Hercules DJ Console

I’m a fan of this emerging digital DJ culture. It’s changing music from creation to delivery, democratizing the whole industry while creating new opportunities – so when the Hercules DJ Console made it to Mac (with assistance from Native Instruments), I had to take a look.

The Hercules DJ Console is an answer for budding MP3 DJs. It accesses sounds held on a Mac (probably a laptop) while offering physical controls such as pitch-bend, beat-matching, cueing, mixing and effects. It features tactile deck-like cueing for individual tracks, and you can scratch away at individual tracks.

Set-up is easy: just install the software, connect the console using the USB cable it ships with, plug in a pair of headphones, link it up to your house sound system, grab some of your best inspiration, and get kicking. Lighting is always a problem in a club situation, so the Console carries some pretty purple lights to help you mix in the dark. Another neat feature it the mic input, so you can offer your (by now spellbound) audience a selection of witty, Smashy-&-Nicey-style dedications.

On the software side, the Mac solution is enabled by a special version of Native Instruments’ Traktor DJ Studio. The DJ Console provides a physical control interface for this powerful – though not too simple to use – DJ mixing software. It does this by sending MIDI control data to the computer using the USB cable.

All a DJ has to do is load selected tracks into the software, and then fly between the songs, matching beats, grabbing small elements of songs to drop into a mix. A single click of a button on the Console brings up the next track. This means you can make an effective mix using your MP3 music collection, recording sessions for later use, or knocking them out live at parties, or simply to irritate your neighbours. The product supports a headphone output, so a DJ can preview the next track to choose the precise point at which to launch that song. The device also hosts a mini-control lever that you can use to navigate Traktor DJ on the Mac.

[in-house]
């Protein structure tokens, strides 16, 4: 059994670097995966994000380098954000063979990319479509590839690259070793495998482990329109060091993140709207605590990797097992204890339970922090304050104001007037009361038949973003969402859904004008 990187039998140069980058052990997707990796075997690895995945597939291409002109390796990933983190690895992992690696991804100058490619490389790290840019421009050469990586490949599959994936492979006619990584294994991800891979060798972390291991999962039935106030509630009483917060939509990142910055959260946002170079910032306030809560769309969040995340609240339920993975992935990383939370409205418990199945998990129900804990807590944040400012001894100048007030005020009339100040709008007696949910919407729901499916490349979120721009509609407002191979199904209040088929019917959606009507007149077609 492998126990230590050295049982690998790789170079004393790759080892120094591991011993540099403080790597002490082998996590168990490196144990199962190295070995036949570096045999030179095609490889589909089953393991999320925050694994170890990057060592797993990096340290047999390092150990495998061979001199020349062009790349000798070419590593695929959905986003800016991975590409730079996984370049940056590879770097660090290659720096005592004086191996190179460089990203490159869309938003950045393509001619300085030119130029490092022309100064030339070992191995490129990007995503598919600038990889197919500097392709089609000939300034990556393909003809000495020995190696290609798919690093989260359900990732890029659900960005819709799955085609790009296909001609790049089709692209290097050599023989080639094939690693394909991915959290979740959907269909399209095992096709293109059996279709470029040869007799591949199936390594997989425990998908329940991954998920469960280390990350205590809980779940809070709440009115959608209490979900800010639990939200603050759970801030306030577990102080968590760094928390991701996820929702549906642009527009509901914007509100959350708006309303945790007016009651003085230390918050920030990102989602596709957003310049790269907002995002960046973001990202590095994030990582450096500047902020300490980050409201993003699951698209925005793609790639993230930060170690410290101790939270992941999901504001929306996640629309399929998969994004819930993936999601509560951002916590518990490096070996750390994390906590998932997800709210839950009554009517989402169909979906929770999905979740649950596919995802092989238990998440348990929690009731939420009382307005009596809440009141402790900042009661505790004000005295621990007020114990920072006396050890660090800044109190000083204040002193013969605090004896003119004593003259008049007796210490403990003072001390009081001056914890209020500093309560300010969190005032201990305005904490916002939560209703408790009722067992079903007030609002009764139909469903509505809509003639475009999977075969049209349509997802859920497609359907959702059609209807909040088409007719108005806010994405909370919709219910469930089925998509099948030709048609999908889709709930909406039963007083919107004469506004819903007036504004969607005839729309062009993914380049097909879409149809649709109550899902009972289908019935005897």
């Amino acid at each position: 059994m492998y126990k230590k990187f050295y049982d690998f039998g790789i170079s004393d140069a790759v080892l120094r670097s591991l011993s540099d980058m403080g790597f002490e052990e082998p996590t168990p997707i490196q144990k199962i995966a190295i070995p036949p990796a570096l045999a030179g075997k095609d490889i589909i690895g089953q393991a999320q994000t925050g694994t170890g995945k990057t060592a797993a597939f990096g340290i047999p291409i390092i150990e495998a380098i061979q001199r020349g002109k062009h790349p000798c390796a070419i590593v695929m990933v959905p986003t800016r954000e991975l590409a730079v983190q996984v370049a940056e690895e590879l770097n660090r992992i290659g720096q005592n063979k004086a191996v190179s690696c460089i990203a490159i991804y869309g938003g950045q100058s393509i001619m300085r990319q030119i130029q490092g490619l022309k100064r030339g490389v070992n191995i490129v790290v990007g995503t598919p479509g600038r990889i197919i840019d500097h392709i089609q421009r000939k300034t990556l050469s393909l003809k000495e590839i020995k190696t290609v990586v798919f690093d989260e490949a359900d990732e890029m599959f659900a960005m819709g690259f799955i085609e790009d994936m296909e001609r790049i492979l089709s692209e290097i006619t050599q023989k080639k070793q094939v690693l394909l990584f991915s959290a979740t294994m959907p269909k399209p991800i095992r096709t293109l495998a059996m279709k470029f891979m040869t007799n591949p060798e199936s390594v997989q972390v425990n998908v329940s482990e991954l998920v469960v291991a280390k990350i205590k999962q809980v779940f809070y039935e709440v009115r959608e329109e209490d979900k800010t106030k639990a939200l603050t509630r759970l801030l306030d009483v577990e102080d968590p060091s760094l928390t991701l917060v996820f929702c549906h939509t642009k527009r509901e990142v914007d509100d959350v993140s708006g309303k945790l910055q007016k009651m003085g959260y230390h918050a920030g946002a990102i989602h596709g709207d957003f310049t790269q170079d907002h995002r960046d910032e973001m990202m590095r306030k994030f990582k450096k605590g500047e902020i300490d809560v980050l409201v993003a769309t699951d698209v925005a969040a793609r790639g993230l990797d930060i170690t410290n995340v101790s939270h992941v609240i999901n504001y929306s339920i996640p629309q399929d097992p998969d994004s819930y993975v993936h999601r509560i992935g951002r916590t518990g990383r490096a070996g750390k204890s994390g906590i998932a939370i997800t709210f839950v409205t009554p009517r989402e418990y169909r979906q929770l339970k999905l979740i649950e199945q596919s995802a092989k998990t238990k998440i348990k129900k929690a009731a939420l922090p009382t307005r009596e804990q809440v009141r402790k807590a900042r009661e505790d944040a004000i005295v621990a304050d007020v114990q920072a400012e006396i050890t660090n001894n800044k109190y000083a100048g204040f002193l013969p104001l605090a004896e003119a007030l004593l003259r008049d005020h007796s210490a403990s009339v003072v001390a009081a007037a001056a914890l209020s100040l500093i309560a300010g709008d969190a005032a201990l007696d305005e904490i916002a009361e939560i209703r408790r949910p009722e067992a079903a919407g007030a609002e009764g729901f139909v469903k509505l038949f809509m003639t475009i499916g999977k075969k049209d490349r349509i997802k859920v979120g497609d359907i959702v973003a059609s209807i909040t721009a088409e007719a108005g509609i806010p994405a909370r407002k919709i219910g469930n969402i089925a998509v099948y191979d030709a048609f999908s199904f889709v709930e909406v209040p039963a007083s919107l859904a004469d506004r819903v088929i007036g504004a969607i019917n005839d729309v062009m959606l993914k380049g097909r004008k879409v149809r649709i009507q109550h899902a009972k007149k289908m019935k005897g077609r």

The Hercules DJ supports a wide range of input/outputs. It’s able to support all these because it has its own sound card, with Mac drivers, so you can connect it to your existing set-up to get a better audio experience when playing games or watching movies – including 5:1 sound support.


There’s a high cost of entry to DJing. If you use CDs, you need a dual CD mixing unit, which will set you back at least £350. If you want to use a laptop and Traktor, you can do that, but you’ll be limited by the mouse and keyboard navigation, which can suck valuable time you need to focus on your set. The Hercules DJ Console simplifies this, offering a slick set of DJ-focused controls in a unit. I must note that the device, while well-constructed, may not be durable enough for extensive use on the road. I have two negative points on this device, which works well at all other levels. The use of USB 1.1 limits the available bandwidth, and when sending a succession of control signals, responsiveness sometimes suffered. I’d also like the device to be able to link directly to one or two iPods, as I’m still not completely happy taking my PowerBook to a nightclub. Evidently, iPods don’t support this yet, so it isn’t the manufacturer’s fault – but there’s a discussion between Apple and Hercules to be had, in my opinion. On the whole, though, for the price, if you want to make a digital music collection work for you, this device is hard to beat.

Find the best price